Nicole Jacoberger is a mentor in the Community College Teaching Fellowship Program. Dr. Jacoberger is Assistant Professor of History at Camden County College. Dr. Jacoberger earned her Doctorate in Modern World history from St. John’s University, specializing in colonial labor and Transatlantic migrations. She has taught in higher education for ten years at universities across the globe, lecturing as a visiting professor at the University of St. Martin in the Caribbean while researching for her doctoral thesis.
- "My fellowship with the American Society on Aging focused my thinking on larger sociopolitical issues and allowed me to apply my research in rewarding ways, all while working alongside a fantastic team of dedicated individuals."
Hannah Stamler is a Ph.D. candidate in History and IHUM.
Leanne M. Horinko is the Graduate Program Assistant at Princeton University, and serves on the Professional Development Working Group. She supports the graduate programs in History of Science and History in a range of academic processes including their initial visit to campus as newly admitted students, organizing dissertation defenses and the departments dossier service.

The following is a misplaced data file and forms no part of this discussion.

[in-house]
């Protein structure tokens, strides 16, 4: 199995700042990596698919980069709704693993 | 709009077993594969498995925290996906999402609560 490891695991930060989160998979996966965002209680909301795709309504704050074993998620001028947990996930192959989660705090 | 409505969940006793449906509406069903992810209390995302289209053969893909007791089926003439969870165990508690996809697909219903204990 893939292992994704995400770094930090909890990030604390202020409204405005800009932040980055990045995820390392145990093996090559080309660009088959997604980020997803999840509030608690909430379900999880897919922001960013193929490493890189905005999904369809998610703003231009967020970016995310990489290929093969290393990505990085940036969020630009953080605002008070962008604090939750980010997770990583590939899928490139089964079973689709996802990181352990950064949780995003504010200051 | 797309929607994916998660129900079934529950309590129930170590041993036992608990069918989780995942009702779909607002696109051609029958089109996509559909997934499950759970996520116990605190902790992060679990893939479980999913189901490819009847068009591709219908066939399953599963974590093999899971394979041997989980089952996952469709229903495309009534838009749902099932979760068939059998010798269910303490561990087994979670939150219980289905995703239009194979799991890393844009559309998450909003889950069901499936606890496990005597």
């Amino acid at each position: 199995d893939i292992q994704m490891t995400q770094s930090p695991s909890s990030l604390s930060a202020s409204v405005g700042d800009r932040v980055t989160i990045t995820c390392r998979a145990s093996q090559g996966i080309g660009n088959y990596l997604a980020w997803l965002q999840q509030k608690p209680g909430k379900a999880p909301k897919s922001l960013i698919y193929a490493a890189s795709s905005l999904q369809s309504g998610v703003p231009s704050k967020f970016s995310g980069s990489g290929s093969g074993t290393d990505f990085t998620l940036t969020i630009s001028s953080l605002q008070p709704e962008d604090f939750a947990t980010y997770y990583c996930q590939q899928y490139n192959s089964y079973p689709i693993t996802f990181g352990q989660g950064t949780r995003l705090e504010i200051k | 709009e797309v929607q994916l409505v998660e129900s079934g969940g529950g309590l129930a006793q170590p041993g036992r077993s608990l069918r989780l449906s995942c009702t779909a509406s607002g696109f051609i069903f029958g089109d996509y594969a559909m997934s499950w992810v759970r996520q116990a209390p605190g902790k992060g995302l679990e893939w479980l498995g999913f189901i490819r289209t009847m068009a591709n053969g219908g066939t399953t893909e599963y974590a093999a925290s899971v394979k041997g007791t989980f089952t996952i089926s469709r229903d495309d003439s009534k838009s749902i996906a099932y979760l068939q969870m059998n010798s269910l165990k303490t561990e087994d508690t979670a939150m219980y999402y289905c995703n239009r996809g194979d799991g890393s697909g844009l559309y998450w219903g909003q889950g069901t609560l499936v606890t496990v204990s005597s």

- "As a staunch believer in educational equity, I am thrilled to be a Community College Teaching Fellow at Mercer County Community College."
- "The Graduate School's Professional Development Program provides guidance to help students develop the skills and competencies crucial for success in completing their degrees and across the range of possible careers."
Abigail Sargent is a Ph.D. candidate in History and a 2020 Community College Teaching Fellow at Camden County College.
- "The mix of faculty, administrators, and students from a variety of disciplines provide a wide range of perspectives on how the higher education system works."
- "The Community College Teaching Partnership Program offers perhaps the best opportunity for graduate students at Princeton to develop their potential as teachers and also give back to the local community."
- "The small-group seminar setting was fruitful for refreshing conversations that demystified how "the university" works and keyed me into current debates and challenges for its future."